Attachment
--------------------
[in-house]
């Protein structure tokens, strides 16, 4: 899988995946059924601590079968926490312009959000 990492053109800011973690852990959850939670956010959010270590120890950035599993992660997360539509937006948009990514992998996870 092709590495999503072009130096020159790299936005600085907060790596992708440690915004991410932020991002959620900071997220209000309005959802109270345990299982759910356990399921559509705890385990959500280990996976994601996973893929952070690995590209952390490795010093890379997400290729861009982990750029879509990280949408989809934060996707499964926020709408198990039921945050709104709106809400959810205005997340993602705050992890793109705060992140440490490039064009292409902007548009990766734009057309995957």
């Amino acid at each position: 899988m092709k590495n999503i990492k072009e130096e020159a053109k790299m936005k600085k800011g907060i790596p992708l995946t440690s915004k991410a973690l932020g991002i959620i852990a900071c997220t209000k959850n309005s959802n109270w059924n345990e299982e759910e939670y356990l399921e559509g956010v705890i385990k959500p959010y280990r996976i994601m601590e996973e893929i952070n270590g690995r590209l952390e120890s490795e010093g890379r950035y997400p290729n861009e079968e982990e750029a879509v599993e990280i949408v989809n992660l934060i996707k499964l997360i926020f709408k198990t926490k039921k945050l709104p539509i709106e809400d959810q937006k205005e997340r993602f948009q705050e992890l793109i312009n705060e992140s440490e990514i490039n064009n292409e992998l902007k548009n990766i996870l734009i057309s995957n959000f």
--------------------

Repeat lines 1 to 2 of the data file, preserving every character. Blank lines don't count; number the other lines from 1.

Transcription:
[in-house]
């Protein structure tokens, strides 16, 4: 899988995946059924601590079968926490312009959000 990492053109800011973690852990959850939670956010959010270590120890950035599993992660997360539509937006948009990514992998996870 092709590495999503072009130096020159790299936005600085907060790596992708440690915004991410932020991002959620900071997220209000309005959802109270345990299982759910356990399921559509705890385990959500280990996976994601996973893929952070690995590209952390490795010093890379997400290729861009982990750029879509990280949408989809934060996707499964926020709408198990039921945050709104709106809400959810205005997340993602705050992890793109705060992140440490490039064009292409902007548009990766734009057309995957």